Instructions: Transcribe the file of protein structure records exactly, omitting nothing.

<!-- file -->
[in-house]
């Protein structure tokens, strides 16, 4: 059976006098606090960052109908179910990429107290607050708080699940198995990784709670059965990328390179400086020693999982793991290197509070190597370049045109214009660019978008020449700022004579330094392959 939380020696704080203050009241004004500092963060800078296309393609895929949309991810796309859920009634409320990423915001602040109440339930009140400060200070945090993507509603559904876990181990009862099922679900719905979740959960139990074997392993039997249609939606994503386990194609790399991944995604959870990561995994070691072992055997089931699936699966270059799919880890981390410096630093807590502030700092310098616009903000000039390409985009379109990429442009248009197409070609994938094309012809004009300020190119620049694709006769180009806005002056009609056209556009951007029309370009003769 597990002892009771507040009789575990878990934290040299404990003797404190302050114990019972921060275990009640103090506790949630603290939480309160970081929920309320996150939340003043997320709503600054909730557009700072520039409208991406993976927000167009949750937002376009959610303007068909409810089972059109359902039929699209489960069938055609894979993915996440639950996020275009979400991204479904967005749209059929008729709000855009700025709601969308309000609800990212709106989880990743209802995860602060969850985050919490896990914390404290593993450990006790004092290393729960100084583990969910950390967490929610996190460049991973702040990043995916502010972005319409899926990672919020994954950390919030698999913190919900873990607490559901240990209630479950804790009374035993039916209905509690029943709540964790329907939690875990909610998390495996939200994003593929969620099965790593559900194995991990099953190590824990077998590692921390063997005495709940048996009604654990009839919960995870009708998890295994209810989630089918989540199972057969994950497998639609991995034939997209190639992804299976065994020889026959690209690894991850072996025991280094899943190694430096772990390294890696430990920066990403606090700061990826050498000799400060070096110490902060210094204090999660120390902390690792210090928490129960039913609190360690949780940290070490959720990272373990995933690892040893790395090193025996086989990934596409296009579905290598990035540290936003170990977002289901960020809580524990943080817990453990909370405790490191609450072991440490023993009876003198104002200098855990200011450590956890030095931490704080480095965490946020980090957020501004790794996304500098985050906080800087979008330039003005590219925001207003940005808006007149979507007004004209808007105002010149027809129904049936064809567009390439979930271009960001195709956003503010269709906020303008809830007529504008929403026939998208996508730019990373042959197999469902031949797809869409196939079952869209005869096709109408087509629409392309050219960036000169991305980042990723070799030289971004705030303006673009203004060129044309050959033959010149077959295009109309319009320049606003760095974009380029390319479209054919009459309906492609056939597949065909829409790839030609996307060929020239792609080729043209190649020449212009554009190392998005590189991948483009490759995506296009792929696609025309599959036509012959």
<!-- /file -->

[in-house]
């Protein structure tokens, strides 16, 4: 059976006098606090960052109908179910990429107290607050708080699940198995990784709670059965990328390179400086020693999982793991290197509070190597370049045109214009660019978008020449700022004579330094392959 939380020696704080203050009241004004500092963060800078296309393609895929949309991810796309859920009634409320990423915001602040109440339930009140400060200070945090993507509603559904876990181990009862099922679900719905979740959960139990074997392993039997249609939606994503386990194609790399991944995604959870990561995994070691072992055997089931699936699966270059799919880890981390410096630093807590502030700092310098616009903000000039390409985009379109990429442009248009197409070609994938094309012809004009300020190119620049694709006769180009806005002056009609056209556009951007029309370009003769 597990002892009771507040009789575990878990934290040299404990003797404190302050114990019972921060275990009640103090506790949630603290939480309160970081929920309320996150939340003043997320709503600054909730557009700072520039409208991406993976927000167009949750937002376009959610303007068909409810089972059109359902039929699209489960069938055609894979993915996440639950996020275009979400991204479904967005749209059929008729709000855009700025709601969308309000609800990212709106989880990743209802995860602060969850985050919490896990914390404290593993450990006790004092290393729960100084583990969910950390967490929610996190460049991973702040990043995916502010972005319409899926990672919020994954950390919030698999913190919900873990607490559901240990209630479950804790009374035993039916209905509690029943709540964790329907939690875990909610998390495996939200994003593929969620099965790593559900194995991990099953190590824990077998590692921390063997005495709940048996009604654990009839919960995870009708998890295994209810989630089918989540199972057969994950497998639609991995034939997209190639992804299976065994020889026959690209690894991850072996025991280094899943190694430096772990390294890696430990920066990403606090700061990826050498000799400060070096110490902060210094204090999660120390902390690792210090928490129960039913609190360690949780940290070490959720990272373990995933690892040893790395090193025996086989990934596409296009579905290598990035540290936003170990977002289901960020809580524990943080817990453990909370405790490191609450072991440490023993009876003198104002200098855990200011450590956890030095931490704080480095965490946020980090957020501004790794996304500098985050906080800087979008330039003005590219925001207003940005808006007149979507007004004209808007105002010149027809129904049936064809567009390439979930271009960001195709956003503010269709906020303008809830007529504008929403026939998208996508730019990373042959197999469902031949797809869409196939079952869209005869096709109408087509629409392309050219960036000169991305980042990723070799030289971004705030303006673009203004060129044309050959033959010149077959295009109309319009320049606003760095974009380029390319479209054919009459309906492609056939597949065909829409790839030609996307060929020239792609080729043209190649020449212009554009190392998005590189991948483009490759995506296009792929696609025309599959036509012959």